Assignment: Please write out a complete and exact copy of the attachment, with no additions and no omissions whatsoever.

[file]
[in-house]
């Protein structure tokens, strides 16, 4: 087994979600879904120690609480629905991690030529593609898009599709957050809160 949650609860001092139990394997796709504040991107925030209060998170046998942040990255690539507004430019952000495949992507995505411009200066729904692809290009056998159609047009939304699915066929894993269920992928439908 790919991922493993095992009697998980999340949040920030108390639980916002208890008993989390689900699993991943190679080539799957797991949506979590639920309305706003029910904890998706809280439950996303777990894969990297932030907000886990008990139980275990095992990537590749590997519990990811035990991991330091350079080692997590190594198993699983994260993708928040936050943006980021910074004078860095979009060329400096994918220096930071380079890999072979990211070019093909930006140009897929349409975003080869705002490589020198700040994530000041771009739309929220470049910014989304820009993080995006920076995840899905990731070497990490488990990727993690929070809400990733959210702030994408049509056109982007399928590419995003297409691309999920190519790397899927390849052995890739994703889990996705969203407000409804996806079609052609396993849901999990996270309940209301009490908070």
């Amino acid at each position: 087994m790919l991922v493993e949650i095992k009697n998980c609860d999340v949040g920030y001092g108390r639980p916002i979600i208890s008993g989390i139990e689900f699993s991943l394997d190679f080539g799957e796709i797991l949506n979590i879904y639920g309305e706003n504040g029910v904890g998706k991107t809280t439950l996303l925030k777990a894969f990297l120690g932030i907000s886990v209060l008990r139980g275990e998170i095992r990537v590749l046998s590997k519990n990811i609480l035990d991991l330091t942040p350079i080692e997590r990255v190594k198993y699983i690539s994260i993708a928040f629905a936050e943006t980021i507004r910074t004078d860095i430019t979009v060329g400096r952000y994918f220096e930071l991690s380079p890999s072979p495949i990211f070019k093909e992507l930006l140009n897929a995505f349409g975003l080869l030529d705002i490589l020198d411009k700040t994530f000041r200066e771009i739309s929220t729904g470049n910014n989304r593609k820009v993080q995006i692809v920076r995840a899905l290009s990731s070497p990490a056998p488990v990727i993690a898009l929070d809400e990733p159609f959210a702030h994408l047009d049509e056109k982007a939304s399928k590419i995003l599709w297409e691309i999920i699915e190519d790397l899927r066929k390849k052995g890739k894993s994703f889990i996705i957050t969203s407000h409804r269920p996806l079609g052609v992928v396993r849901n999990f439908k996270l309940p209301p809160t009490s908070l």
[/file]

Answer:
[in-house]
């Protein structure tokens, strides 16, 4: 087994979600879904120690609480629905991690030529593609898009599709957050809160 949650609860001092139990394997796709504040991107925030209060998170046998942040990255690539507004430019952000495949992507995505411009200066729904692809290009056998159609047009939304699915066929894993269920992928439908 790919991922493993095992009697998980999340949040920030108390639980916002208890008993989390689900699993991943190679080539799957797991949506979590639920309305706003029910904890998706809280439950996303777990894969990297932030907000886990008990139980275990095992990537590749590997519990990811035990991991330091350079080692997590190594198993699983994260993708928040936050943006980021910074004078860095979009060329400096994918220096930071380079890999072979990211070019093909930006140009897929349409975003080869705002490589020198700040994530000041771009739309929220470049910014989304820009993080995006920076995840899905990731070497990490488990990727993690929070809400990733959210702030994408049509056109982007399928590419995003297409691309999920190519790397899927390849052995890739994703889990996705969203407000409804996806079609052609396993849901999990996270309940209301009490908070």
């Amino acid at each position: 087994m790919l991922v493993e949650i095992k009697n998980c609860d999340v949040g920030y001092g108390r639980p916002i979600i208890s008993g989390i139990e689900f699993s991943l394997d190679f080539g799957e796709i797991l949506n979590i879904y639920g309305e706003n504040g029910v904890g998706k991107t809280t439950l996303l925030k777990a894969f990297l120690g932030i907000s886990v209060l008990r139980g275990e998170i095992r990537v590749l046998s590997k519990n990811i609480l035990d991991l330091t942040p350079i080692e997590r990255v190594k198993y699983i690539s994260i993708a928040f629905a936050e943006t980021i507004r910074t004078d860095i430019t979009v060329g400096r952000y994918f220096e930071l991690s380079p890999s072979p495949i990211f070019k093909e992507l930006l140009n897929a995505f349409g975003l080869l030529d705002i490589l020198d411009k700040t994530f000041r200066e771009i739309s929220t729904g470049n910014n989304r593609k820009v993080q995006i692809v920076r995840a899905l290009s990731s070497p990490a056998p488990v990727i993690a898009l929070d809400e990733p159609f959210a702030h994408l047009d049509e056109k982007a939304s399928k590419i995003l599709w297409e691309i999920i699915e190519d790397l899927r066929k390849k052995g890739k894993s994703f889990i996705i957050t969203s407000h409804r269920p996806l079609g052609v992928v396993r849901n999990f439908k996270l309940p209301p809160t009490s908070l």